Tuesday, August 12, 2008

Ensuring That Disposition Trumps Situation

As I argue in a previous post, independent judgment, the ability and willingness to perceive facts as facts and to respond to them regardless of what situational factors—especially, other people’s approval— may dictate, should be a fundamental aim of parenting and teaching.

Independence means that one’s psychological disposition, i.e., one’s self-esteem, integrity, and courage, should be sufficiently strong to resist outside pressures for conformity. Instilling this trait in children and students is a large order for both parents and teachers to fill. And Philip Zimbardo’s 2007 book The Lucifer Effect: Understanding How Good People Turn Evil provides ample evidence that situations all too often trump disposition, leading too many people to conform to the requirements of the situation rather than to resist the external pressure and judge for themselves what the right course of action should be.

Zimbardo was principal investigator in the 1971 Stanford Prison Experiment, which had been scheduled to last for two weeks but was stopped after six days because of the frighteningly realistic submissiveness and depression of the “prisoners” and aggression and sadism of the “guards.” All participants were randomly assigned college students, tested to be “normal” on the psychological tests of the day.

The Lucifer Effect provides the most detailed chronicle to date of the events of that experiment. It also reviews the literature on the power of situation over disposition, including the Milgram obedience-to-authority experiments in which participants, at the request of an experimenter, repeatedly increased the voltage of electrical shocks to a subject. The book, in great detail, also discusses the unnerving similarities between the events and behaviors of the 2003 Abu Ghraib scandal (1, 2) and the Stanford Prison Experiment.

Zimbardo is a social psychologist, which means he emphasizes the power of situation over disposition, but it is obvious from the prison experiment and other examples of situational influence that some participants did strive to maintain their values and dignity. And Zimbardo acknowledges this, so in the final chapter of his book he does discuss techniques of resisting external pressures and provides examples of true heroes who did not allow situations to trump their dispositions. Alas, Zimbardo’s suggestions for resisting situational influence, such as “assert your identity and individuality,” do not go deep enough into the conscious and subconscious mind.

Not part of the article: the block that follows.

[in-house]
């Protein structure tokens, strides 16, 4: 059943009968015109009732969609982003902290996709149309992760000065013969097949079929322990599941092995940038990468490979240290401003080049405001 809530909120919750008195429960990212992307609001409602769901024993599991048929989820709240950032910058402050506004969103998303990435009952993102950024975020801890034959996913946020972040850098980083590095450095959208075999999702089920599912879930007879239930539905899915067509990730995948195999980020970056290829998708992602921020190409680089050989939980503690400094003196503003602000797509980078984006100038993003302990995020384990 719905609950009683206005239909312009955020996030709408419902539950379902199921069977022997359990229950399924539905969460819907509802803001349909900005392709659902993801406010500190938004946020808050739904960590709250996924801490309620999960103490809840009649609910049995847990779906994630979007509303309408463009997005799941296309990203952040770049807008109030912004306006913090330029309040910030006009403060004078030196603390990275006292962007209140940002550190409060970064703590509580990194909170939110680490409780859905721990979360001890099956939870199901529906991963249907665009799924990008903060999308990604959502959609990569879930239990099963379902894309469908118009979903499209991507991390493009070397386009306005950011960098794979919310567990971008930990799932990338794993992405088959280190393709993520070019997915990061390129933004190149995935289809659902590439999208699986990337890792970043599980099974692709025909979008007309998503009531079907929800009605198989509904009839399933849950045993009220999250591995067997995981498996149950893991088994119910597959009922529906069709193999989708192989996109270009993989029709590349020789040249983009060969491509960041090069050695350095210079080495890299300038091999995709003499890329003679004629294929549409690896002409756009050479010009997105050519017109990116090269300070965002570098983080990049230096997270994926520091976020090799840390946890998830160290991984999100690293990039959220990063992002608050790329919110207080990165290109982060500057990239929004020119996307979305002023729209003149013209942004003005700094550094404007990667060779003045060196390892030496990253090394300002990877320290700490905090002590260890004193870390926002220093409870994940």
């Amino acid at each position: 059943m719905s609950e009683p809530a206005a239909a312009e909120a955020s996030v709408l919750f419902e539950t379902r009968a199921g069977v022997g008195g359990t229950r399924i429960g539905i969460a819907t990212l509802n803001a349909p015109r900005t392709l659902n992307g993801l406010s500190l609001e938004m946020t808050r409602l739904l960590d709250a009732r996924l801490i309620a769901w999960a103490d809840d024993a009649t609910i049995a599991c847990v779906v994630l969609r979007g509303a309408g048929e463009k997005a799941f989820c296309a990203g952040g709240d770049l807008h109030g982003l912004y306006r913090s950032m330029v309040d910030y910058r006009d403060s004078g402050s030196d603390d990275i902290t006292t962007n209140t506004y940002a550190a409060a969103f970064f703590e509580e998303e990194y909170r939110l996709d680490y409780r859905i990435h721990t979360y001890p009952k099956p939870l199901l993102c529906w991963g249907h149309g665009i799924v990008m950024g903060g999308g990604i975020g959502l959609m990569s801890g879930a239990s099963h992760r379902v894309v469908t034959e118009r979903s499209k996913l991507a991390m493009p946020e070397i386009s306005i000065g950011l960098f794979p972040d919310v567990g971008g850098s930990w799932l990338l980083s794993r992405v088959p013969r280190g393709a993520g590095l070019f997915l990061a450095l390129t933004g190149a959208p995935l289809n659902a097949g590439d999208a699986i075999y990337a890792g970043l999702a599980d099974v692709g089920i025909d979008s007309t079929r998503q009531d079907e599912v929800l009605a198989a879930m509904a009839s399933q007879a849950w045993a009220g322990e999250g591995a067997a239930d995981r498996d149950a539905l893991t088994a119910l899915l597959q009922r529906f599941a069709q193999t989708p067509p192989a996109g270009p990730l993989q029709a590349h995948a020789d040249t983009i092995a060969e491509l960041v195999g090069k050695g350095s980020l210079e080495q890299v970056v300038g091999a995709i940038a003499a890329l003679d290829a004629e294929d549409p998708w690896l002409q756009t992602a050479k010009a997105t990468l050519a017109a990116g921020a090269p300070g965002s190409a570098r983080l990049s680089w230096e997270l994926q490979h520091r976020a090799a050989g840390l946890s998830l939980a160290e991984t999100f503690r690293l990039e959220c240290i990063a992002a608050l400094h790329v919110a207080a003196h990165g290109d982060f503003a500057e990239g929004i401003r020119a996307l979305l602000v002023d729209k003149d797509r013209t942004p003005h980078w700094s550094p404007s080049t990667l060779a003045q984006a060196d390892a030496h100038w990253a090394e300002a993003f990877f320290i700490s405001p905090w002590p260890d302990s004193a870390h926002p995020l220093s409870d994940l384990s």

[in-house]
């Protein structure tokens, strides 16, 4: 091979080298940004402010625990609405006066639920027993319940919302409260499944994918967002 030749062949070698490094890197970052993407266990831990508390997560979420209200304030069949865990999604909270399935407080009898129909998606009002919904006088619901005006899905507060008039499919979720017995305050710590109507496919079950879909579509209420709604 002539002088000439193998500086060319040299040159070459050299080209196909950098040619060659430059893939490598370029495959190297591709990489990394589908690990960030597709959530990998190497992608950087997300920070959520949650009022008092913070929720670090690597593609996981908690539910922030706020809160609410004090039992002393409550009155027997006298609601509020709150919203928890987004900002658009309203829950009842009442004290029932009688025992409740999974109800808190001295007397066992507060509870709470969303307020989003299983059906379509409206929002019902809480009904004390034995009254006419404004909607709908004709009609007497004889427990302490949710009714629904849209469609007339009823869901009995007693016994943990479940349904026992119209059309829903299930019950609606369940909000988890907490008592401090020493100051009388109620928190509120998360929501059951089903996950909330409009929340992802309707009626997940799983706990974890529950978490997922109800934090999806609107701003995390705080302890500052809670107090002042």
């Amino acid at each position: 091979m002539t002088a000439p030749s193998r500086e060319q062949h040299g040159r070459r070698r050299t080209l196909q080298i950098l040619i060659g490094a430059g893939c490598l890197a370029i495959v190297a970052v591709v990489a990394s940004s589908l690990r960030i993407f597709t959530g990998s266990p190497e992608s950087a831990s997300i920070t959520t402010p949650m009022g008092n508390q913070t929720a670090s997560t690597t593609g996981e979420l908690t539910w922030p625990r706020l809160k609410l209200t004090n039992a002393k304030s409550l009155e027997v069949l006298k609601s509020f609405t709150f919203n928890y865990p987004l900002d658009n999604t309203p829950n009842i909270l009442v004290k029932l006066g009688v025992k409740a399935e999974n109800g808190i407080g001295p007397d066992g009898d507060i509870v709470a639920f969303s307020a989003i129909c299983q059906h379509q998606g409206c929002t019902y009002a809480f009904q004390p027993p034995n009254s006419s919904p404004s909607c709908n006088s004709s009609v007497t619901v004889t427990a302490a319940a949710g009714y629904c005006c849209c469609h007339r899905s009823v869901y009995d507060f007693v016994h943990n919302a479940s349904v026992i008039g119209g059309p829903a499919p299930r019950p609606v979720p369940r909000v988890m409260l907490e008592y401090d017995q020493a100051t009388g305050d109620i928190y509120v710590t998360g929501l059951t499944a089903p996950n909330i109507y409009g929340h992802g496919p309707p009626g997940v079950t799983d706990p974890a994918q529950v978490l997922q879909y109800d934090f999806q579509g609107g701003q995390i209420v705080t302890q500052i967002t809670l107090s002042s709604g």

Now I am not claiming to have the solution to the problem of teaching disposition over situation, but the key to developing strong convictions and the willingness to act on them lies in our subconscious premises about ourselves, other people, and the world. An adolescent, for example, who believes deep down “I’m no good—I just want to get along with others” is ripe for influence from those others who say, “A few beers won’t affect your driving” or “This drug will help you loosen up. Come on. I want to help you.” And such an adolescent may appear on the surface to be healthy and even independent in a conventional sense. In later years, working in business, the situational pressure may become, “Tell ‘em the order’s on the truck; what the client doesn’t know won’t hurt ‘em!”

The appearance of ordinariness is a point much emphasized by Zimbardo in both prison cases and in all of his examples of situational influence. But it is the pressures of the situation—the outside influencers—that tap into the adolescent’s (or adult’s) premise of wanting to get along, thus crumbling any chances of resistance.

An alternative premise of self-worth and confidence to make one’s own decisions without caving to external pressure would lead to a different outcome. Such premises, or conclusions, about oneself, others, and the world are formed in our earliest years and reinforced frequently thereafter. The challenge for parents and teachers is how to encourage the formation of correct premises and how to uncover and correct false or harmful ones. This puts psychology, specifically psychological self-awareness and the art of introspection, at the center of education (1, 2, 3).

To ensure that disposition will triumph over situation, introspection as a scientific method for acquiring data of reality—inner reality—needs to be welcomed back after its one-hundred-year exile from science. Further, logic, the method by which we assess the mental processes used in perceiving the outer world, needs to be recognized as an introspective art. It also needs to be acknowledged as the method by which we assess the mental processes for perceiving our inner world. The conclusion “I’m no good” or “I want to get along with others at all costs” is a logical fallacy and should be corrected as much as the conclusion “The earth is flat.”

Disposition consists of conclusions we have made over the years and hold in our minds, usually subconsciously. If the conclusions are correct, that is, logical and free of fallacies, self-esteem, independence, integrity, and courage will develop. If the conclusions are not logical, but contain falsehoods and fallacies, then varying amounts of situational influence will take hold. And strange or harmful behavior may result, even though such a person outwardly may appear completely ordinary or normal.

Such is the power of the subconscious to influence conscious behavior. The successful parent and teacher will find a way to nurture better subconscious premises.

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